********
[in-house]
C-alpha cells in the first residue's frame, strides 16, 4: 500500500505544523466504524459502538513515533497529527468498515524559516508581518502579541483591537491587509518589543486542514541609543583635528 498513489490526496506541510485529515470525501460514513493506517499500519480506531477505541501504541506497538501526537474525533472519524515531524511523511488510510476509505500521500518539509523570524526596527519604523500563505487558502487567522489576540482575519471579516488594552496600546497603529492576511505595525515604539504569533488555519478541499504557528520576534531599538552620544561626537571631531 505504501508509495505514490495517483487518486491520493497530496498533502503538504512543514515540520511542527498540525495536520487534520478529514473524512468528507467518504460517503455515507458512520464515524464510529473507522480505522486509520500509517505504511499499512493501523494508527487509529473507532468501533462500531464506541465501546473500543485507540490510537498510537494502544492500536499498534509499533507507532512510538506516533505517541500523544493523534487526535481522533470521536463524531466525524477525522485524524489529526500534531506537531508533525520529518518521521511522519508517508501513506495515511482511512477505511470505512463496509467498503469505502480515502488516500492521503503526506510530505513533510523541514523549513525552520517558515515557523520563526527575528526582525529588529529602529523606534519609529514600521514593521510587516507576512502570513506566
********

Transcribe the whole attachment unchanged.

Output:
[in-house]
C-alpha cells in the first residue's frame, strides 16, 4: 500500500505544523466504524459502538513515533497529527468498515524559516508581518502579541483591537491587509518589543486542514541609543583635528 498513489490526496506541510485529515470525501460514513493506517499500519480506531477505541501504541506497538501526537474525533472519524515531524511523511488510510476509505500521500518539509523570524526596527519604523500563505487558502487567522489576540482575519471579516488594552496600546497603529492576511505595525515604539504569533488555519478541499504557528520576534531599538552620544561626537571631531 505504501508509495505514490495517483487518486491520493497530496498533502503538504512543514515540520511542527498540525495536520487534520478529514473524512468528507467518504460517503455515507458512520464515524464510529473507522480505522486509520500509517505504511499499512493501523494508527487509529473507532468501533462500531464506541465501546473500543485507540490510537498510537494502544492500536499498534509499533507507532512510538506516533505517541500523544493523534487526535481522533470521536463524531466525524477525522485524524489529526500534531506537531508533525520529518518521521511522519508517508501513506495515511482511512477505511470505512463496509467498503469505502480515502488516500492521503503526506510530505513533510523541514523549513525552520517558515515557523520563526527575528526582525529588529529602529523606534519609529514600521514593521510587516507576512502570513506566